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Nobody likes paying taxes, that’s understood.
But sometimes, in order to fulfil the promises made during an election — the promises that were made to appease and please those who voted the present government into office! — taxation levels must accordingly increase to provide the things that voters have hired the government to accomplish.
The trick for governments is how to keep their election promises without losing the confidence of voters, and I therefore offer the following well-meant suggestions using the proven example of Canada’s economic miracle during the 1994-2015 timeframe:
- As in Canada, the national GST rate in the UK should be set to 7% and should always hover between 5% and 10% in order to arrive at a zero-deficit budget, year-in and year-out. The GST shouldn’t be required to do anything else except to balance the budget, or, in the best-case scenario, to paydown some amount of government debt during any subsequent economic ‘boom years’ for the economy. That keeps it simple. (Although Canada has strayed from this plan recently and is now beginning to pay a price for its lack of committent to it’s formerly strict budgetary goals).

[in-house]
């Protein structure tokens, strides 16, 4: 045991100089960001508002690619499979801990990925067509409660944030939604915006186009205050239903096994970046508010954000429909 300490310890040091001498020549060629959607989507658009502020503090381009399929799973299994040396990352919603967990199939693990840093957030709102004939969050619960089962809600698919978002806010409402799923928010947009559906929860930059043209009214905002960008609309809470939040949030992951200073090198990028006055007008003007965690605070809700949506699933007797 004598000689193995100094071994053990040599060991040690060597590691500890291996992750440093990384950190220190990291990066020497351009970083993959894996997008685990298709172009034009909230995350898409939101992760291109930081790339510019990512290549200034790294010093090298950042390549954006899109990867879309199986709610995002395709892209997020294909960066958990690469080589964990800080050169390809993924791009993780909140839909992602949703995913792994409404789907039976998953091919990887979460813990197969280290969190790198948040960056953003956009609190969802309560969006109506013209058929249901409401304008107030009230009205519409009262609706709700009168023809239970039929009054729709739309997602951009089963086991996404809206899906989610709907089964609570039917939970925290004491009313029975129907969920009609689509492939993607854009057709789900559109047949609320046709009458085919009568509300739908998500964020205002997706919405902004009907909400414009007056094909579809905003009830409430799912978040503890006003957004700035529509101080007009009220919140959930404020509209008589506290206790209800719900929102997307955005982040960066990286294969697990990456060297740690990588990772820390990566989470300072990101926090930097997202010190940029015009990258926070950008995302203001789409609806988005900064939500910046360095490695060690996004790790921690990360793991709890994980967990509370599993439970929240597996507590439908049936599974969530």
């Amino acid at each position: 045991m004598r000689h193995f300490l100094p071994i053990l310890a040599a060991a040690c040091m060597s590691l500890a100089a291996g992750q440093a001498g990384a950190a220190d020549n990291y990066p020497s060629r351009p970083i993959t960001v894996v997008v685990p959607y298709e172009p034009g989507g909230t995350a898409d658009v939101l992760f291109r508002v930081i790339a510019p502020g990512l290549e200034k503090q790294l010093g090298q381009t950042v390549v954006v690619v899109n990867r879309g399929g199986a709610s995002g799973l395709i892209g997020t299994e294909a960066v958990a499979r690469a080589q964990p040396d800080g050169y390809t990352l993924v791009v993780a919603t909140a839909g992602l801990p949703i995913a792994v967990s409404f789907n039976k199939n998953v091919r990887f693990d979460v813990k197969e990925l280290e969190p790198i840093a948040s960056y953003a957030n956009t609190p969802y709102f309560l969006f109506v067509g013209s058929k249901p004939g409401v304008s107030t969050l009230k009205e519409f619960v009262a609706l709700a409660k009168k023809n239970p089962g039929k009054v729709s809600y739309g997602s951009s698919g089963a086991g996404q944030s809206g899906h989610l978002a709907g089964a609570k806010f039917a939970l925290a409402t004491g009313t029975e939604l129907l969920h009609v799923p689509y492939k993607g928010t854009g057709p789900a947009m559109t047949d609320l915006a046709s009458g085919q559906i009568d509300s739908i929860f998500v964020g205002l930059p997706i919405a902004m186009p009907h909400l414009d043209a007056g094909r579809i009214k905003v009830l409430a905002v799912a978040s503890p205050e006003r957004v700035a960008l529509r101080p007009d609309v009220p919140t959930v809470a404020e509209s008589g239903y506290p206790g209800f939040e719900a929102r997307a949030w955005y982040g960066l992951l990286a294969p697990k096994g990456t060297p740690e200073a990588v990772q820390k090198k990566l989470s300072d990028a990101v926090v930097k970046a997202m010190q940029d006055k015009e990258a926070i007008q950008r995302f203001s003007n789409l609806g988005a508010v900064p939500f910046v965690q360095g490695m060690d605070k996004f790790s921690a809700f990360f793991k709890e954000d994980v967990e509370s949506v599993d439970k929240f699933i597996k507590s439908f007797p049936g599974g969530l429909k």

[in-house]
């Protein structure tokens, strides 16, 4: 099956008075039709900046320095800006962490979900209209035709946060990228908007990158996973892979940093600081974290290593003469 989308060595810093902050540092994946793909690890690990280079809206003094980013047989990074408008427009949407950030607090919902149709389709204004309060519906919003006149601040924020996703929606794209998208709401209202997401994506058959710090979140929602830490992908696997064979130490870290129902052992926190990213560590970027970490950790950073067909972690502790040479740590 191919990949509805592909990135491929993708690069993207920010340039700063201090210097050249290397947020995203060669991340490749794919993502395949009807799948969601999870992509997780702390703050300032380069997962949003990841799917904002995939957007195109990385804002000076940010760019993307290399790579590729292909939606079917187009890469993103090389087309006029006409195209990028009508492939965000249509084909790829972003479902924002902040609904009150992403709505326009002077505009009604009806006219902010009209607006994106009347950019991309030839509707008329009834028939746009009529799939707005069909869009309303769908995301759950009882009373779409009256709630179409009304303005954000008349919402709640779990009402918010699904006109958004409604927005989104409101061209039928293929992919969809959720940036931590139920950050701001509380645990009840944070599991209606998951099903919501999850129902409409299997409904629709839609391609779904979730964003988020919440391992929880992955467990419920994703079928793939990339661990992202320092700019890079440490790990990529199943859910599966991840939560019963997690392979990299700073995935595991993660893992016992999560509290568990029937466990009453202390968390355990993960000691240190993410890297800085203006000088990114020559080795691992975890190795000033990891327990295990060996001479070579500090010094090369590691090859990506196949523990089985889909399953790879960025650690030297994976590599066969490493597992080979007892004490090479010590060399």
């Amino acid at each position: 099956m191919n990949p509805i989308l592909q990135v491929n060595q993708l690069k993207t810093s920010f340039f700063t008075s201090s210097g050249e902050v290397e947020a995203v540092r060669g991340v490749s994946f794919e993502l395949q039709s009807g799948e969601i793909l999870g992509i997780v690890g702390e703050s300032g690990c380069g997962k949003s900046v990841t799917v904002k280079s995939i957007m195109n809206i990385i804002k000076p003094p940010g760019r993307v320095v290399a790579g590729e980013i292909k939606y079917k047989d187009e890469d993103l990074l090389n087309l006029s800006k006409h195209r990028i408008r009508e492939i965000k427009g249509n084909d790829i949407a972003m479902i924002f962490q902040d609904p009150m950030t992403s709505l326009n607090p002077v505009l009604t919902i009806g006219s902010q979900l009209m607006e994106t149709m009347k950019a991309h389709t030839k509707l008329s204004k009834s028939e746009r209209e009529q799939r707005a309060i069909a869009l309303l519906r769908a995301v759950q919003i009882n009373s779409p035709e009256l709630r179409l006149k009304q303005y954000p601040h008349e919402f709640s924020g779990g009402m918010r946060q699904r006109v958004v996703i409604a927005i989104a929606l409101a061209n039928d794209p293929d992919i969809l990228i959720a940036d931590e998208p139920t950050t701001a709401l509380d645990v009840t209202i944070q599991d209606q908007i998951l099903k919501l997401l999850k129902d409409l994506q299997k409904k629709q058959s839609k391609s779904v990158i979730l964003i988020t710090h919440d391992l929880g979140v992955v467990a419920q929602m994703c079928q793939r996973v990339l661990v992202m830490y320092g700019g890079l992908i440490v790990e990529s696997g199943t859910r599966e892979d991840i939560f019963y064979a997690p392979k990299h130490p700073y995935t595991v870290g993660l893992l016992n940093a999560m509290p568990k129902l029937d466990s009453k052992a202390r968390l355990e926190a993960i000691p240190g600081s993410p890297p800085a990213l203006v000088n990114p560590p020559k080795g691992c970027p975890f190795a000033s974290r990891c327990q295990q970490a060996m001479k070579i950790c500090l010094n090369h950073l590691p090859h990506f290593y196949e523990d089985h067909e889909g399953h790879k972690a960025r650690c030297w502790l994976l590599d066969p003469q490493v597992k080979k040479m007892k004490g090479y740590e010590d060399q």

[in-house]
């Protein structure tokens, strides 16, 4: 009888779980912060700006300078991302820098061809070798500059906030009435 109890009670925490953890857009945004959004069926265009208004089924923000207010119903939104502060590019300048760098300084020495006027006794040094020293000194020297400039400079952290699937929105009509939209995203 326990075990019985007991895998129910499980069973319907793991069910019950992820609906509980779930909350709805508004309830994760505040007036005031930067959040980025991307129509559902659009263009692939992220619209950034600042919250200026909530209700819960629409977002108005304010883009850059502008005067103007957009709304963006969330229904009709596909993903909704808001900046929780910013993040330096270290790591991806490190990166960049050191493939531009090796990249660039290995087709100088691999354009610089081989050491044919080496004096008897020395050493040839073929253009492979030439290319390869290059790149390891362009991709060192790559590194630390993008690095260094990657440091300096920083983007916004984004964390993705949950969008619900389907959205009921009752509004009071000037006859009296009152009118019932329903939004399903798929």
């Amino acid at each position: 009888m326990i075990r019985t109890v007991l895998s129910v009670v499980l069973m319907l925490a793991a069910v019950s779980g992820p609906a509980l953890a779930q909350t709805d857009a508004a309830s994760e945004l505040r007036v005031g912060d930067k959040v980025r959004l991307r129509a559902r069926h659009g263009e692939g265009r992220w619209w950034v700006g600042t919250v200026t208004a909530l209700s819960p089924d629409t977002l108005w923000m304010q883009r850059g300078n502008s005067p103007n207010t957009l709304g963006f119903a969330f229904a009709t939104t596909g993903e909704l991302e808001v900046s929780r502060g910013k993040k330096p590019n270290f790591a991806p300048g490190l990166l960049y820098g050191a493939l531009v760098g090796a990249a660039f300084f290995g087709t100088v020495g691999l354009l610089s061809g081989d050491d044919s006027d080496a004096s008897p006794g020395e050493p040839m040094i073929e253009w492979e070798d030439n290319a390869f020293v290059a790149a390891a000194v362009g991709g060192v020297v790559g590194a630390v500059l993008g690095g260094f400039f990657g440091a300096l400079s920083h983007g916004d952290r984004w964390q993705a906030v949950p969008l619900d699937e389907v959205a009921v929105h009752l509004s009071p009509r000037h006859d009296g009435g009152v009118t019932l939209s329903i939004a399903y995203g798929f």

- The national GST should apply to every single transaction in the UK and only medical items should be exempt, such as female hygiene products, emergency medical kits, plasters/band-aids, prescription medications, and diagnostic imaging equipment like MRI’s and Cat Scan’s etc.
- Other than those exceptions, not one thing should be exempt from the national GST which would raise the total tax take for the government by a significant amount. (This plan worked wonders for Canada when it was in an economic tailspin) See: Jean Chretien: Lessons from Canada’s ‘basket case’ moment.
- Things like fuel (any kind of fuel, such as fuel for aircraft, cars, pleasure boats and ships, locomotives, home heating fuels like kerosene or natural gas, coal, firewood, wood pellets, etc.) and every other thing that is sold in the UK should be GST taxable, including financial transactions of any kind, including fees paid for legal or financial advice, and on the fees to purchase mutual funds, bonds, and other financial instruments, and on homes, cars, lumber, kitchen gadgets, and every item or service sold in the UK.
- Also, part of Canada’s economic miracle which began in the 1990’s was to lower corporate tax rates to 15%, then 14.5% and finally to 14% over a number of years, with a special tax rate of 10% for small-cap companies. This stimulated SME growth in the country that continues to this day, Indeed, Canada barely noticed the global financial crisis of 2007-2009, and it remained the fastest growing G7 economy before, during, and for a time after the U.S. subprime mortgage crisis.